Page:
Many people view greyhound racing as a harmless activity or a fun family day out. After all, the dogs like to run, right? And what could be more enjoyable than taking in the race day atmosphere, watching the dogs in action on the track, and perhaps betting on one of them to win?

Sadly, the reality behind the greyhound racing industry is much darker than the glamour and excitement of a race day might suggest. According to GREY2K USA, the leading anti-racing campaign group in the U.S., dogs in this industry are forced to endure “a system of confined housing, the use of anabolic steroids to prevent estrus in female greyhounds, ‘4-D’ meat as a primary food source, and the disposal of unprofitable dogs. In addition, many greyhounds suffer serious injuries and sometimes die while racing.”


Greyhounds can be kept in cages for twenty hours per day, only being let out to relieve themselves or practice racing. The standard minimum cage size is 32 inches high, 31 inches wide, and 42 inches deep: often too small to allow large greyhounds to stand up. The many tragic stories of dogs who were rescued from the industry attest to the cruelty that they often endure at the hands of their owners, and how they can be so callously discarded as soon as they become too old or ill to race.

Former racing dogs have often been found abandoned, killed, or horrendously mistreated once they are past their prime. In one particularly heartbreaking case back in January, a greyhound named Emily was found close to death in a ditch in Co. Tipperary, Ireland. The tip of her tail had been cut off and the identification tattoos on her ears burned out with acid so that the cruelty she had endured could not be traced back to the person who once owned her.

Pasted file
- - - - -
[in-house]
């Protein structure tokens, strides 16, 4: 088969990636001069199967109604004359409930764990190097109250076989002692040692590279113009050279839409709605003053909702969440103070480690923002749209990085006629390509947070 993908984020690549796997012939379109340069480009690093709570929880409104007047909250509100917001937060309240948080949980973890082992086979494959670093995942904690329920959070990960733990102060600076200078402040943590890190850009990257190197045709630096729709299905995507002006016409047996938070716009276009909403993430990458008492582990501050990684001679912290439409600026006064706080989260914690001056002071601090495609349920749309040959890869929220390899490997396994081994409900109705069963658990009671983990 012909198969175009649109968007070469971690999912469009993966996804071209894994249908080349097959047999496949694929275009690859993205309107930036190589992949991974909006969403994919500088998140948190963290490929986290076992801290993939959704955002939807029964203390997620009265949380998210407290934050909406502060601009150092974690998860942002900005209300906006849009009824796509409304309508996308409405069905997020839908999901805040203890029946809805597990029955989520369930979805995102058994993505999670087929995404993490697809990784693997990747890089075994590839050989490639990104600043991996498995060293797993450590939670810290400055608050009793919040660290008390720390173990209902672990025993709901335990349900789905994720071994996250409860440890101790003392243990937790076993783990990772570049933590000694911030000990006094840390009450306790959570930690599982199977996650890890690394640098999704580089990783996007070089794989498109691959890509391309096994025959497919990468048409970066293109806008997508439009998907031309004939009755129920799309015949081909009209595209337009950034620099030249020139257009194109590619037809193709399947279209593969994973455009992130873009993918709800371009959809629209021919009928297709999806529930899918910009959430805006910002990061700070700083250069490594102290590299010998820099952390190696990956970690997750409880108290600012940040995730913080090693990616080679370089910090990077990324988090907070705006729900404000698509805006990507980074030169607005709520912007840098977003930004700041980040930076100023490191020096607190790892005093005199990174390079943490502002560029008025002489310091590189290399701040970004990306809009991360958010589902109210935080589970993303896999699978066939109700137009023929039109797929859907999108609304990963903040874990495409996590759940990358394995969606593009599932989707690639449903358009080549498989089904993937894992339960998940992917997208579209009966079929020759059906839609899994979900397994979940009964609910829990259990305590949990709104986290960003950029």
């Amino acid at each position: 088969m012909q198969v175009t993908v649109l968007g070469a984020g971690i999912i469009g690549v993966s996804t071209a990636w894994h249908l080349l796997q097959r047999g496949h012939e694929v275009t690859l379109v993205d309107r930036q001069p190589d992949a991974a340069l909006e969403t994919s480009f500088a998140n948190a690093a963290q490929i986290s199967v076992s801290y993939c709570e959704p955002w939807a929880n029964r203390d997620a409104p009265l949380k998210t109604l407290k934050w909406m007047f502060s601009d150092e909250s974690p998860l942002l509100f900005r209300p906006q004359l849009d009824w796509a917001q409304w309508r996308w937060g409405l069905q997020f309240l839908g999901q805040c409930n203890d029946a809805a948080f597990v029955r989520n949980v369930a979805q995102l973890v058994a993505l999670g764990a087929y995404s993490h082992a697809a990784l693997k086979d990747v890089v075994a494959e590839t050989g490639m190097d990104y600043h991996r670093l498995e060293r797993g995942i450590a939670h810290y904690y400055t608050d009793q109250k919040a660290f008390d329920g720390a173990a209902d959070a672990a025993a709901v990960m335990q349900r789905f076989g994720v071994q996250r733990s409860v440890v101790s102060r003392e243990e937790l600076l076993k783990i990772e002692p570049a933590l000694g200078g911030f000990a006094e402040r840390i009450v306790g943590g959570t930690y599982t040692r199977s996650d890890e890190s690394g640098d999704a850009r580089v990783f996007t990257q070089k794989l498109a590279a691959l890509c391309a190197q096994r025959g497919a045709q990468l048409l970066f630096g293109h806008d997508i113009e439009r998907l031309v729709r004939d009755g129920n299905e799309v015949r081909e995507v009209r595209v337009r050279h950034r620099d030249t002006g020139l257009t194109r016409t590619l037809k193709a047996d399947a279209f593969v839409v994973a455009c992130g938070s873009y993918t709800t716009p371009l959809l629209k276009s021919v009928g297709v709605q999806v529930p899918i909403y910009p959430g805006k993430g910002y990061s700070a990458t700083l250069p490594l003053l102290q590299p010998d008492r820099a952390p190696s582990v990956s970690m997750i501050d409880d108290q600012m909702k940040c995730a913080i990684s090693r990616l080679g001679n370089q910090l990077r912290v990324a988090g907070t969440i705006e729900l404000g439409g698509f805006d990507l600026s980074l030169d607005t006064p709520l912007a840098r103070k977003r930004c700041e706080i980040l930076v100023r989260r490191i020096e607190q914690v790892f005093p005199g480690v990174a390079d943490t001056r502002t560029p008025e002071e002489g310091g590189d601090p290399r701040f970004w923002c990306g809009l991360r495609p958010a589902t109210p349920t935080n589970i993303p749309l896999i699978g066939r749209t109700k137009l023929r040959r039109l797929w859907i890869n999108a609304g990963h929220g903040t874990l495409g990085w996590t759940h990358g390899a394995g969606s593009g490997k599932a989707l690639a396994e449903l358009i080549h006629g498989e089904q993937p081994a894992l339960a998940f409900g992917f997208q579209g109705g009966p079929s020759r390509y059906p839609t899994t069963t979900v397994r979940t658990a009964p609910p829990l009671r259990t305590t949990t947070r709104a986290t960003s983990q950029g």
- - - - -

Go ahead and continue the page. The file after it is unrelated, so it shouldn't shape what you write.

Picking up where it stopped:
An Irish photographer named Hannah Fleur McCarthy is now seeking to raise awareness of this problem by taking beautiful portraits of former racing dogs. To date, one of the portraits has been released and was shared by the Greyhound Rescue Association Ireland (GRAI).

The soulful expression in this dog’s eyes highlights the inherent cruelty of treating these animals as nothing more than profit-making machines.




This picture is part of a series of portraits shot by McCarthy at Clare Greyhound Sanctuary, which cares for former racing dogs who have been discarded by the industry. The sanctuary frequently shares pictures of dogs they have rescued, in the hope of helping them find a loving forever home. You can find out more about them here, and learn about the amazing work of GRAI here.

McCarthy is planning to exhibit more photos from her greyhound project at The Steambox Gallery, Dublin, from April 21st to 28th. Further samples of her work can be seen on her Facebook page or website.

To learn more about the sordid truth behind the greyhound racing industry, and why you should never buy a ticket to a racing event, check out the articles below.


Image Source: Hannah Fleur McCarthy/Facebook